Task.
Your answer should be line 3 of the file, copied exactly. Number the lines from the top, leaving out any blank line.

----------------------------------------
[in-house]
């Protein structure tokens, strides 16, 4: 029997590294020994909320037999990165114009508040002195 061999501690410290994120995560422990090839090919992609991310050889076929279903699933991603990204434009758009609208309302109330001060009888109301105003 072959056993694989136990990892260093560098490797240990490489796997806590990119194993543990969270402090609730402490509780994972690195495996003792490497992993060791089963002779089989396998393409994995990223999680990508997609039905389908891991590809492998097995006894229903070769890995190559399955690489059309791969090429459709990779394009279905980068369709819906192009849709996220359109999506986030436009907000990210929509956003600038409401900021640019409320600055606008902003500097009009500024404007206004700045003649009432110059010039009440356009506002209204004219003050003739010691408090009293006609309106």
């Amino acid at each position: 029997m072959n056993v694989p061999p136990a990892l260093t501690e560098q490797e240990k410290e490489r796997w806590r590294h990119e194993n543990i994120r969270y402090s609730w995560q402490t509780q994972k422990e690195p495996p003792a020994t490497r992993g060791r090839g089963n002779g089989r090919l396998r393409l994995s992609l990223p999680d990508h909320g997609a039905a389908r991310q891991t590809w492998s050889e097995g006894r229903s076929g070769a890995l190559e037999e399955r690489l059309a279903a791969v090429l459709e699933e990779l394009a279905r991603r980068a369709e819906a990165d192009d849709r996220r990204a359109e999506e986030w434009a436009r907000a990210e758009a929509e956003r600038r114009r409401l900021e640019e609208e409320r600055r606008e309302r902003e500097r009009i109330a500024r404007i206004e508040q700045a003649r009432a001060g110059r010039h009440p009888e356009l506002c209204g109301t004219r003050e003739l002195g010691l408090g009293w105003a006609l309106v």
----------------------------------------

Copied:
């Amino acid at each position: 029997m072959n056993v694989p061999p136990a990892l260093t501690e560098q490797e240990k410290e490489r796997w806590r590294h990119e194993n543990i994120r969270y402090s609730w995560q402490t509780q994972k422990e690195p495996p003792a020994t490497r992993g060791r090839g089963n002779g089989r090919l396998r393409l994995s992609l990223p999680d990508h909320g997609a039905a389908r991310q891991t590809w492998s050889e097995g006894r229903s076929g070769a890995l190559e037999e399955r690489l059309a279903a791969v090429l459709e699933e990779l394009a279905r991603r980068a369709e819906a990165d192009d849709r996220r990204a359109e999506e986030w434009a436009r907000a990210e758009a929509e956003r600038r114009r409401l900021e640019e609208e409320r600055r606008e309302r902003e500097r009009i109330a500024r404007i206004e508040q700045a003649r009432a001060g110059r010039h009440p009888e356009l506002c209204g109301t004219r003050e003739l002195g010691l408090g009293w105003a006609l309106v």